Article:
The bachelor degree in Childhood Studies prepares practitioners and beginning scholars to understand childhood in interdisciplinary contexts. Graduates have the analytical skills necessary to work effectively with children, an appreciation of the diversity of paths through childhood and adolescence, and a commitment to the welfare of children throughout the world. A combined BA/MA option is also available for qualified students.
Declaring a Childhood Studies Major
Students may declare themselves as a major in Childhood Studies by going to the Office of the Registrar (1st floor, Armitage Building) and indicating their choice. Once declared, new majors should review the department’s Advising page and contact their faculty advisor to set up an appointment.
Childhood Studies Curriculum
Major Requirements (36 credits)
The 36 credit total is comprised of 21 Required Credits and 15 Elective Credits.
Required Credits include: Introduction to Childhood Studies (3) and the Senior Seminar (3), as well as coursework in three content areas: Childhood in Global and Intercultural Contexts (6), Childhood and Social Institutions (3), and Methods in Childhood Studies (6).
In addition to these Required Credits, Childhood Studies majors will take an additional 15 credit hours of electives from a wide variety of courses that may span many different departments, including (but not limited to) Psychology, Sociology, English, History and Criminal Justice. Of course any course work done in Childhood Studies beyond the Required Credits may also count toward Elective Credit.
Special Note: All students who entered Rutgers University (including transfer students) *before* the Fall of 2010 will follow the “old” requirements for the major. Please remind your advisor that you are enrolled in the old program.
The department has also created an easy-to-use worksheet to help you keep track of your progress through the Childhood Studies major. You can print the Childhood Studies worksheet here. If you fill in your sheet as best as you are able, and write down any remaining questions that you have, we’ll be much better able to help.
REQUIRED CREDITS (21)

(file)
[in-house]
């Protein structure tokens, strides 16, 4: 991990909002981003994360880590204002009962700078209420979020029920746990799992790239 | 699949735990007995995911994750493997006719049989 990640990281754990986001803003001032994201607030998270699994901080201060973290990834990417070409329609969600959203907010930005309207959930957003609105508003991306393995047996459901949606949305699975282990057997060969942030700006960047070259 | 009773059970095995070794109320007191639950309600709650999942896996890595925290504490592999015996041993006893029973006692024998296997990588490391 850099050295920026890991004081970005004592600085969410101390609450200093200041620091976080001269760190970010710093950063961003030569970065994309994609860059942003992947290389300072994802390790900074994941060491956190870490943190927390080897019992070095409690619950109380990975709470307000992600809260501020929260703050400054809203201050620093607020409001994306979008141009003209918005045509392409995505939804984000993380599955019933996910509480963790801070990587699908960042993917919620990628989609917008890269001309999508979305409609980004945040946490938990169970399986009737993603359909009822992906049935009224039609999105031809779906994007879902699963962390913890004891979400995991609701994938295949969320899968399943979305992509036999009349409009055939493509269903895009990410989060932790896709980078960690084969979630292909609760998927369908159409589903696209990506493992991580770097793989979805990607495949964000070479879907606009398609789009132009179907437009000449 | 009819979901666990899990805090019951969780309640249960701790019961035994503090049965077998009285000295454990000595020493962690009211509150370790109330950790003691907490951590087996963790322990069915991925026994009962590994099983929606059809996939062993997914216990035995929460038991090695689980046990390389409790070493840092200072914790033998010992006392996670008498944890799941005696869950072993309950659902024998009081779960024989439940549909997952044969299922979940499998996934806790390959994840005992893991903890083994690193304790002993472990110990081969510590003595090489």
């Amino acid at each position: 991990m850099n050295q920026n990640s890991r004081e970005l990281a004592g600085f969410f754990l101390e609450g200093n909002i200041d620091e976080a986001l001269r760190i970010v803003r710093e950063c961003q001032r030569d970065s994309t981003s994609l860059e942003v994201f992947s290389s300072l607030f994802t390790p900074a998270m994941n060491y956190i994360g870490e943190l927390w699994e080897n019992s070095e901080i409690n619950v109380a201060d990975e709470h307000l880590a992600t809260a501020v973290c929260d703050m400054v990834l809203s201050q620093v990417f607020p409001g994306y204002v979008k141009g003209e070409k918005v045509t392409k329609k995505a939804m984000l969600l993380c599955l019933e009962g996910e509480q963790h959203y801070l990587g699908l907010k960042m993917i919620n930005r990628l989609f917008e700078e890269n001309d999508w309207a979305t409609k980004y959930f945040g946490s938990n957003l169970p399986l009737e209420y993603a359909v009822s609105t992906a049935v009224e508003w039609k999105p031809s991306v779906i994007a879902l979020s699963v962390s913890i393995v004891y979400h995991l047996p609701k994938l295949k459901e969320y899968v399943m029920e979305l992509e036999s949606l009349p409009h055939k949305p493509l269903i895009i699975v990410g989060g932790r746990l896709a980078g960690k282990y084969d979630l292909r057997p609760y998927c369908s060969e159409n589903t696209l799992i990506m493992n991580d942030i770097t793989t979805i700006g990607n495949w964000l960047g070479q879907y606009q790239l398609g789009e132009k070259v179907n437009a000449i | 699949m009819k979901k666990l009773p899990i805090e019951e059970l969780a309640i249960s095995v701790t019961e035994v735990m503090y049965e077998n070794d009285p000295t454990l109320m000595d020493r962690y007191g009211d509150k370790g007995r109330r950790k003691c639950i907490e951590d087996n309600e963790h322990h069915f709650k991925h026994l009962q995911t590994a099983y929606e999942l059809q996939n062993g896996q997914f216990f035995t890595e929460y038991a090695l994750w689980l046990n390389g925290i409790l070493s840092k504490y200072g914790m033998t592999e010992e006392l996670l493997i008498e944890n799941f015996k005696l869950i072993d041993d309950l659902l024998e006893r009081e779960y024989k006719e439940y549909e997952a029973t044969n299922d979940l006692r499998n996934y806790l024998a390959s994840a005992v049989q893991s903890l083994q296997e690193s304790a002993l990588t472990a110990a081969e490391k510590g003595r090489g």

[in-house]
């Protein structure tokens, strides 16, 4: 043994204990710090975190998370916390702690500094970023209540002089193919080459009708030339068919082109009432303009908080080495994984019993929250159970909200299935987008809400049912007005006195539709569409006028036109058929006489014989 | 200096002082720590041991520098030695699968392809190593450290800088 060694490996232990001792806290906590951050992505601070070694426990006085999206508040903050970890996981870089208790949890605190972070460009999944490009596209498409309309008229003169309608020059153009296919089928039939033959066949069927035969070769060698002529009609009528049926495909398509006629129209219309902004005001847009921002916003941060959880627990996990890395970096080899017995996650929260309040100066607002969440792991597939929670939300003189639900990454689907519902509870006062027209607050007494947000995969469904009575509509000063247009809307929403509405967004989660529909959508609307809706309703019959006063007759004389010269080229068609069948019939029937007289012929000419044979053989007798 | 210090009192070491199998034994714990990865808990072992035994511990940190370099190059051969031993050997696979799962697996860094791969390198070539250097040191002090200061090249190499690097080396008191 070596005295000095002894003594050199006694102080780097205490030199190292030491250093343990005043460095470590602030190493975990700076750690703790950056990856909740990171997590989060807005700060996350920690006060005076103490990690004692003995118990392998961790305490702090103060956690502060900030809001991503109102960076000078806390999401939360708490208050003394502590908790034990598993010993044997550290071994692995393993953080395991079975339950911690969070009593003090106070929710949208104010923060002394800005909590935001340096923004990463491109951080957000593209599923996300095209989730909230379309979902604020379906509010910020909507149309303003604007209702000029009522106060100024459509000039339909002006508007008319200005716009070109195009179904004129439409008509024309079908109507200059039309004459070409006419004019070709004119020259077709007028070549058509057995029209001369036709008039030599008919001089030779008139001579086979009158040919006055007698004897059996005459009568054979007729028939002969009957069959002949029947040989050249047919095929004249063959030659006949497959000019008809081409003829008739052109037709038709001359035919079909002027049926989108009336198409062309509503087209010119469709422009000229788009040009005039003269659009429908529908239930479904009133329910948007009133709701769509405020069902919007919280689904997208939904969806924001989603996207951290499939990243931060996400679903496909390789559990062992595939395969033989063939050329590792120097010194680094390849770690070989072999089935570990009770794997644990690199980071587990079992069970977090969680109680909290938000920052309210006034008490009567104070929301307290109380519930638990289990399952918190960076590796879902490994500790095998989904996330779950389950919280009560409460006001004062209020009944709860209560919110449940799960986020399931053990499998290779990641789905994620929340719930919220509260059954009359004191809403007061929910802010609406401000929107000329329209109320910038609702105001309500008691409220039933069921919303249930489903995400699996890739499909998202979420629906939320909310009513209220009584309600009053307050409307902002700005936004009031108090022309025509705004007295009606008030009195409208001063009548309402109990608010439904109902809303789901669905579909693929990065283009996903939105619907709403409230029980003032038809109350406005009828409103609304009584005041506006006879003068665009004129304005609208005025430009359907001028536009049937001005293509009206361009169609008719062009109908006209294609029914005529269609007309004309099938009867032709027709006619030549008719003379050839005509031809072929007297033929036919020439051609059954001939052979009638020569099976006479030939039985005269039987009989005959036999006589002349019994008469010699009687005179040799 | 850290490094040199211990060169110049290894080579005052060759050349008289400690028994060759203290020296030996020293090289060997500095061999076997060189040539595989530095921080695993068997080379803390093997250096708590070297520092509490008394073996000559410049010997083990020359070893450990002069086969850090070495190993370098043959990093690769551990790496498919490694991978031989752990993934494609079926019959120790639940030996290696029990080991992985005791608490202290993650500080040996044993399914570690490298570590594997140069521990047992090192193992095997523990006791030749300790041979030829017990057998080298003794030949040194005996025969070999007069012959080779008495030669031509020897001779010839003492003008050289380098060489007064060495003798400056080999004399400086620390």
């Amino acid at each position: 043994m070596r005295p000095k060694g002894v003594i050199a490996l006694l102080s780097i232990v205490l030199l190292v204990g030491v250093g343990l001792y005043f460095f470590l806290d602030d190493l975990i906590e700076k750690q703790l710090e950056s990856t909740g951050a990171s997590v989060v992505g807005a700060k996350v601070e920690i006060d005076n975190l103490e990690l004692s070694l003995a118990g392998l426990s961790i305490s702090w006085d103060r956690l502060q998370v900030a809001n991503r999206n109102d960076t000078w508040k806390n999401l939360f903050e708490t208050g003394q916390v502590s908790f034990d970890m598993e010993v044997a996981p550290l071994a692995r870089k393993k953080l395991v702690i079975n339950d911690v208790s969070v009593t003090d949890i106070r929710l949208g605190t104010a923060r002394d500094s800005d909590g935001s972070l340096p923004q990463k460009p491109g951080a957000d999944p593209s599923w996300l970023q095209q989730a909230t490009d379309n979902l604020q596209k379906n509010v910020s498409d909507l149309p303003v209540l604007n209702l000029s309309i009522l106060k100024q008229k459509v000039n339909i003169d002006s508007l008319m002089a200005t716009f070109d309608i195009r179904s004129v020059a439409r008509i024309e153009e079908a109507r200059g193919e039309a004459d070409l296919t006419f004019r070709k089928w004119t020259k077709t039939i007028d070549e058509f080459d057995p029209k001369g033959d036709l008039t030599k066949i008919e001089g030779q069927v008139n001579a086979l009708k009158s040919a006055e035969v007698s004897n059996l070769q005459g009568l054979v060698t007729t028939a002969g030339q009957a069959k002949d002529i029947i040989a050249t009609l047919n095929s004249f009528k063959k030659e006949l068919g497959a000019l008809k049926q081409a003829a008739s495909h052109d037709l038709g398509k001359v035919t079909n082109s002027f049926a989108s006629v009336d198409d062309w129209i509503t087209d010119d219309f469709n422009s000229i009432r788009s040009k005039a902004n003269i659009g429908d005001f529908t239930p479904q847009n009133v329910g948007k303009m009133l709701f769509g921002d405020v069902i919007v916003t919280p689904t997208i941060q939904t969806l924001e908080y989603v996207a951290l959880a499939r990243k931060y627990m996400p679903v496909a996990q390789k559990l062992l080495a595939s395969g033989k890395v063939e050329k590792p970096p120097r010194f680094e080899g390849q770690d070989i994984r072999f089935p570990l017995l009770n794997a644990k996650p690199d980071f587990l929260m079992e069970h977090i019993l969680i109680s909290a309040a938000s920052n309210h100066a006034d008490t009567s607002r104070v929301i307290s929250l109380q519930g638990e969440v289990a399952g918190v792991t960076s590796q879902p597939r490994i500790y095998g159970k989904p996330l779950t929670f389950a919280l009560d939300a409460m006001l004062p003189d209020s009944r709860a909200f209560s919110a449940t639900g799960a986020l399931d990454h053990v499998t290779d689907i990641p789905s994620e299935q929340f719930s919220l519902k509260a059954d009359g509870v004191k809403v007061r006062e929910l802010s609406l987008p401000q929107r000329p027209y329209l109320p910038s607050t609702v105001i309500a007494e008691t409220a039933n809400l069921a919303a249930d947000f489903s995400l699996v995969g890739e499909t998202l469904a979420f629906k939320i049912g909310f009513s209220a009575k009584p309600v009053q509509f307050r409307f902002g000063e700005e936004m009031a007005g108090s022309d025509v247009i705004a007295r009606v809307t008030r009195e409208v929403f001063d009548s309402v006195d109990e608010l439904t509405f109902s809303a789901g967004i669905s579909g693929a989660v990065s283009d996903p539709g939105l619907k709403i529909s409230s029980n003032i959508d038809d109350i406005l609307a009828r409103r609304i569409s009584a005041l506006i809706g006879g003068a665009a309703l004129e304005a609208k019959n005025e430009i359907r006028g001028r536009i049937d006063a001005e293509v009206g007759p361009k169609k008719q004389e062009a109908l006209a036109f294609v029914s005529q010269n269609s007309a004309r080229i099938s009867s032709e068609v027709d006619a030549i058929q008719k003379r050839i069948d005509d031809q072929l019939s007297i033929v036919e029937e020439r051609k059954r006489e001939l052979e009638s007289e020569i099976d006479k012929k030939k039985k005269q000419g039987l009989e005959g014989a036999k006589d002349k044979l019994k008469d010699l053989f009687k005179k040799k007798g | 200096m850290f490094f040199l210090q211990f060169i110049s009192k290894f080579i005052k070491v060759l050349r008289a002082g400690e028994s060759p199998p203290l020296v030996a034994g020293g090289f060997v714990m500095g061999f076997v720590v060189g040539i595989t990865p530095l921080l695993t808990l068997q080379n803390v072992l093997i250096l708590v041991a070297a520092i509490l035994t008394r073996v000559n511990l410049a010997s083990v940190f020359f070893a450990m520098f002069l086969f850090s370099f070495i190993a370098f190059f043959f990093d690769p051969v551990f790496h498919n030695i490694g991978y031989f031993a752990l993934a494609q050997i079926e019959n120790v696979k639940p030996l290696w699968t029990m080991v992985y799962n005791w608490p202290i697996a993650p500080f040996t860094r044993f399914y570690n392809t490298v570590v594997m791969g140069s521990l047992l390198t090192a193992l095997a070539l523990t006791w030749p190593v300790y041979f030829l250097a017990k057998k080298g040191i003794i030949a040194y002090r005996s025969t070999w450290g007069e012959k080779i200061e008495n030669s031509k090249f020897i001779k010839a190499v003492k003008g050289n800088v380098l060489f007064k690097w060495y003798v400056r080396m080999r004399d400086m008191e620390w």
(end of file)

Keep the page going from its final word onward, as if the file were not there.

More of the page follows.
Introduction to Childhood Studies 163:101 (3 credits)
A student must successfully complete 163:101 before enrolling in the Senior Seminar.
Senior Seminar in Childhood Studies 163:480 (3 credits) Introduction to Childhood Studies,163:101, is a prerequisite for the Senior Seminar.
Children in Global and Intercultural Contexts (6 credits)
Children and Migration (163:370) OR Global Childhoods (163:371) OR Ethnographies of Childhood 163:372 OR Youth Identities and Urban Ecology (163:383)
AND History of Youth (163:320) OR Youth in a New Nation (163:325) OR Kids’ Media Cultures (163:350) OR Children’s Books and Illustrations (163:360) OR Literature of Childhood (350:360) OR Young Adult Literature (163:361) OR Children’s Literacies (163:362)
Childhood and Social Institutions (3 credits)
Urban Education (163:382) OR Gender and Education (163:382) OR Children’s Geographies (163:388) OR Service Learning in Childhood Studies (163:481/491)
Methods in Childhood Studies (6 credits)
Statistics (830:250 OR 960:183 OR 960:283)
AND Understanding Childhood Through Statistics (163:460)
ELECTIVE CREDITS (15 total)
Elective coursework must be on topics related to children and childhood. Your elective coursework should range across disciplines and not be confined to one department. Courses of interest that may be applied to your major include any Childhood Studies (163) course that is not being counted toward the Required Courses, and any of the following courses. This is a comprehensive, but not exhaustive, list of offerings. If you find a course that you believe fits the criteria for the major, please discuss it with your advisor and seek approval before you take the class.
- Juvenile Justice (202:322)
- Family Ethics (840:340)
- Sociology of the Family (920:306)
- Psychology of Childhood (830:226)
- Psychology of Adolescence (830:326)
- Childhood and Culture (070:308)
- Sociology of Childhood and Adolescence (920:323)
- Educational Psychology (830:301)
- Family and Gender in Historical Perspectives (512:371)
- American Child in Literature (352:347)
- Literary Constructions of Childhood (350:361)
- Children’s Literature in Print and Film (350:362)
Education in America (512:230)